I just received feedback on this same question. The 1/2 mile stated in the guide is apparently correct, and they are working on updating the form. I was advised to delay submission until the form is working properly, or to note this in the "Special Circumstances" if there is not time to wait.
Just an update, we went ahead and submitted with the 1/2 mile exemplary approach and it was approved on the 10/28/2011. However we were warned that for future versions this may be changed. I suspect someone messed up and wrote 1/2 mile in the guide instead of 1/4 and very few people actually pursued it.
Regardless, as of now it appears to still be a valid (and sneaky) way to achieve the credit and gain an exemplary point. Just be sure to include a narrative explaining this approach so the review team is aware of it.
This credit requires "dedicated walking or biking lanes to the transit lines that extend from the school building at least to the end of the school property in 2 or more directions without any barriers (e.g., fences) on school property". If our campus is small with basically one road in and out, would 1 path be acceptable that leads out to the main road where the transit lines are located?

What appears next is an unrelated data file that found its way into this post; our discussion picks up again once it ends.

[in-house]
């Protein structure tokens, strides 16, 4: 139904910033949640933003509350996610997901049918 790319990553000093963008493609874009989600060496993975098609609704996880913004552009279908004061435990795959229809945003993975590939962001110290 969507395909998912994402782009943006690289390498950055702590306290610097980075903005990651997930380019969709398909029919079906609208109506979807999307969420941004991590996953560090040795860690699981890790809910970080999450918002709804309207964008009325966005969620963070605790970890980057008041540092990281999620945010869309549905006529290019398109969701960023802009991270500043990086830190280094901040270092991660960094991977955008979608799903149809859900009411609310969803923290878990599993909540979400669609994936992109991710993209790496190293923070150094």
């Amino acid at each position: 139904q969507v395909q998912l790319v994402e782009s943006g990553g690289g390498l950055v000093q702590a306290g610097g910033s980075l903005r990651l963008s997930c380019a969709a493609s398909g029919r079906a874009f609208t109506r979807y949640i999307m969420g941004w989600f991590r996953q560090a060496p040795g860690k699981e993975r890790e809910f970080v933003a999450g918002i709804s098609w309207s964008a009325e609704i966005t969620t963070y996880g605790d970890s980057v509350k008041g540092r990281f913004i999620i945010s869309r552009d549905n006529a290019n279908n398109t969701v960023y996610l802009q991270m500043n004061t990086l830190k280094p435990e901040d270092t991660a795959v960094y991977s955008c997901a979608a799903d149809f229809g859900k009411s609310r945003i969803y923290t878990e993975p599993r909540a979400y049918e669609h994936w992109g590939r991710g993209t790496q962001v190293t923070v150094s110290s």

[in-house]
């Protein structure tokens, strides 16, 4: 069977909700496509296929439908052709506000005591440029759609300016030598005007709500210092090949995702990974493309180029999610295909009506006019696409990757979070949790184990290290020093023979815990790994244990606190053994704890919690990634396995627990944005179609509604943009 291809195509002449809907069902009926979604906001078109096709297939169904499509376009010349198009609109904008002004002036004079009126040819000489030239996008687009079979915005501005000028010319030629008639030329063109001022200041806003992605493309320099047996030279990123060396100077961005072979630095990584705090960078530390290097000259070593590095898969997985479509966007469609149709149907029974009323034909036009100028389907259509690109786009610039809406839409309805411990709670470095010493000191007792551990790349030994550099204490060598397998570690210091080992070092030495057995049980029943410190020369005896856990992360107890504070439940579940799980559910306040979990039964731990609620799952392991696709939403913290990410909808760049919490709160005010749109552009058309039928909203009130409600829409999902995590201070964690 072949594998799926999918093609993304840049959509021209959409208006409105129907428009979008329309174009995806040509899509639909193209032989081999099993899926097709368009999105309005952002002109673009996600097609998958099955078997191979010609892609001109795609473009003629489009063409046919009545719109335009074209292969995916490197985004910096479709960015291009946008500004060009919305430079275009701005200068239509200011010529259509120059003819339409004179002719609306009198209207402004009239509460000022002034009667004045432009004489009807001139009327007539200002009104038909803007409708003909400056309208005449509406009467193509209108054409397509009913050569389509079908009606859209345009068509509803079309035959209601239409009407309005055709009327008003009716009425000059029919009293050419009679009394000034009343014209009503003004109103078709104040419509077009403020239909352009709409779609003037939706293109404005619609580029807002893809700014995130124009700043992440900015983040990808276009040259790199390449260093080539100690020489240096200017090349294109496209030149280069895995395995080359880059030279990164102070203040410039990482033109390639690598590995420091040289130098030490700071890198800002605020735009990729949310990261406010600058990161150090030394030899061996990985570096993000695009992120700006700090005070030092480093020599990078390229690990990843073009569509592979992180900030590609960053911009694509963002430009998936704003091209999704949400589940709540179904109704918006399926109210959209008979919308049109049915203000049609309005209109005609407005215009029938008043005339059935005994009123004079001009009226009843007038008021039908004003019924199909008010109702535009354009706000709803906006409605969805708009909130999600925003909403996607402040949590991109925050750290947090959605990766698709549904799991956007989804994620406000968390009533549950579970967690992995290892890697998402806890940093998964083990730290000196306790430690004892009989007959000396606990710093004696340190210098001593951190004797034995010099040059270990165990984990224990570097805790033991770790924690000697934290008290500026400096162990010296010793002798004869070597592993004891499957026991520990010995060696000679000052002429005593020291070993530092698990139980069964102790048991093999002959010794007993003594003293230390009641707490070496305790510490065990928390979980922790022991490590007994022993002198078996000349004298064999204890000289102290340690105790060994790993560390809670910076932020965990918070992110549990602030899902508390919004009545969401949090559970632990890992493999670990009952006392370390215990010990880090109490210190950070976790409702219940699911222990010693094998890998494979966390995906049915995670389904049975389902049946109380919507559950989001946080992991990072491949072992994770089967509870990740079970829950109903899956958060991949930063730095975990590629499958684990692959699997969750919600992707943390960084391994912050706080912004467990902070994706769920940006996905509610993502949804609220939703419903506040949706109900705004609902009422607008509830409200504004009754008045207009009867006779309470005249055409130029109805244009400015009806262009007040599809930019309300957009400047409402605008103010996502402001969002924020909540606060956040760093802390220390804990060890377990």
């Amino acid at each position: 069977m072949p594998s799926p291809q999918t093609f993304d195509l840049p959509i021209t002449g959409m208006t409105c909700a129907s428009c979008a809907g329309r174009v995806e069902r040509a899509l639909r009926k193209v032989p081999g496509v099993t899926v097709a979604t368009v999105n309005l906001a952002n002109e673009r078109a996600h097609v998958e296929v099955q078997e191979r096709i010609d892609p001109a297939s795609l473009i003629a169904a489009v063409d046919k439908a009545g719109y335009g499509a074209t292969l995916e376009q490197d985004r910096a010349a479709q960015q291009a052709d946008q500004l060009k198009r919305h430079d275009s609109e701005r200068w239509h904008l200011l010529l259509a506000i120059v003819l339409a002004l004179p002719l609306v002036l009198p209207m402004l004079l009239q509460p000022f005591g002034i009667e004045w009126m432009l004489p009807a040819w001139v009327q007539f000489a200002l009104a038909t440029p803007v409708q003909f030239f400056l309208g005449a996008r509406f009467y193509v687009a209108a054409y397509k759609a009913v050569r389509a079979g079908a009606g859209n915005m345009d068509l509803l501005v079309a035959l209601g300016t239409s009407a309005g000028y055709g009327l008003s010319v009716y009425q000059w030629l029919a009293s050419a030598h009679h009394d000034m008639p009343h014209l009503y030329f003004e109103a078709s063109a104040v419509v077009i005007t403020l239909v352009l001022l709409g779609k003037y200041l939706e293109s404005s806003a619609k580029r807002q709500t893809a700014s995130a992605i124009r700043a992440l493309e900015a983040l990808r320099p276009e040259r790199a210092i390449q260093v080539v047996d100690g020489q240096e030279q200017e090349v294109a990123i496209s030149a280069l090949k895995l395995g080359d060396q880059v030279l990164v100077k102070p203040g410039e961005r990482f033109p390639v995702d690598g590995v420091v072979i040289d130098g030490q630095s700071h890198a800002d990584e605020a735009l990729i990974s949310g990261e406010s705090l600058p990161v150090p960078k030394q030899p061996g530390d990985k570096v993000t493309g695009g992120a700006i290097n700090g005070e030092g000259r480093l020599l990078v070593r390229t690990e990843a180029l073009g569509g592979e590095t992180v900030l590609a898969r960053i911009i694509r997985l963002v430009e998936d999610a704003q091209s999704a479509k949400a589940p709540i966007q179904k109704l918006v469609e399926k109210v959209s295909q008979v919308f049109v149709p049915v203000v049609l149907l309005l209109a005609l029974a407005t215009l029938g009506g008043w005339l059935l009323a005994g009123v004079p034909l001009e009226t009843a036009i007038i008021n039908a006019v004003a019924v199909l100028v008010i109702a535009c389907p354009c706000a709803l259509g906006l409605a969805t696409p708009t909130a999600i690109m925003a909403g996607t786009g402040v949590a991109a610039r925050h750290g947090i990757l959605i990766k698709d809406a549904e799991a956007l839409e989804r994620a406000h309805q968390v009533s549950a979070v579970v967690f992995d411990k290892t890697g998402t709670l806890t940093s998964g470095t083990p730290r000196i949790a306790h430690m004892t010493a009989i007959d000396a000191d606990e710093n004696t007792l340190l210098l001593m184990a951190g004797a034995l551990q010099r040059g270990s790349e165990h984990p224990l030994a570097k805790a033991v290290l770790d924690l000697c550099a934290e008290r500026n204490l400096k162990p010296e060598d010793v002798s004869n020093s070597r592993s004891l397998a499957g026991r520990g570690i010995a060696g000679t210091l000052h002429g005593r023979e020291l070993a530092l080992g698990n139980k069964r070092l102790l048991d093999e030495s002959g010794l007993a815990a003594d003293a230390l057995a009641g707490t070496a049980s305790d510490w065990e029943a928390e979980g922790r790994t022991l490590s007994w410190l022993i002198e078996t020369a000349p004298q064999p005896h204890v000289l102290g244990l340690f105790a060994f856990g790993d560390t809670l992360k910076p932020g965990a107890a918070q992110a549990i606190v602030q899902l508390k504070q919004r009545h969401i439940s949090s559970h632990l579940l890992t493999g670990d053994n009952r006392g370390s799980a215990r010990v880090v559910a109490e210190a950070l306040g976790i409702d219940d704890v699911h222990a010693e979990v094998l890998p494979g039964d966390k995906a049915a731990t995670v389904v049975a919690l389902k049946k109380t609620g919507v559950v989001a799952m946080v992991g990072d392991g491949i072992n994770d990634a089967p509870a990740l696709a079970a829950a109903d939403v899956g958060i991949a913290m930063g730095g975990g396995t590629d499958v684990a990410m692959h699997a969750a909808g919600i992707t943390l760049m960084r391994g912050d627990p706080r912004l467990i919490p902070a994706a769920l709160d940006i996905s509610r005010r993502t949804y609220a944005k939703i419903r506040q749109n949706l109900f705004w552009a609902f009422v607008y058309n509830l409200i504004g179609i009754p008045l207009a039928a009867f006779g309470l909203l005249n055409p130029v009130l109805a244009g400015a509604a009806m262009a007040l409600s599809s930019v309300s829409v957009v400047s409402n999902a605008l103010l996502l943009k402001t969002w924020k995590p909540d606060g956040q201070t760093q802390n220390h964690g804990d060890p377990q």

I've had a similar situation approved before. Probably the most important thing is to provide the context to the review team as to why your solution makes sense given the specific situation of your project and how it meets the overall intent of providing paths leading off campus in two different directions.
How can I prove option 3, while building still not constructed yet, so I don't know who are the students and where they are live?
In planning for the construction of the school were there any studies or surveys to determine the location of potential students?
Yes, but all these studies are tentative, and after occupancy the situation may be changed. I cannot decide who will attend the school.
In some cases public or government schools are be planned to serve the population of a particular geographic area and there are policies that influence where students will attend school. In other cases a school may enroll students from a wider area based on test scores or other selection criteria.
You'll need to decide how confident you (and the reviewers) will be that you can anticipate where students are likely to live. If don't you think there are enough reasons to expect 80% of students to come from within the "attendance boundaryThe attendance boundary is the limit used by school districts to determine what school students attend based on where they live.," then Option 3 may not be apply to your situation.
Projects that pursue SSc2 are likely to be located in urban centers with close proximity to public transportation.
Transit-oriented projects tend to need less parking, contributing to SSc4.4.
Do you know which LEED credits have the most LEED Interpretations and addenda, and which have none? The Missing Manual does. Check here first to see where you need to update yourself, and share the link with your team.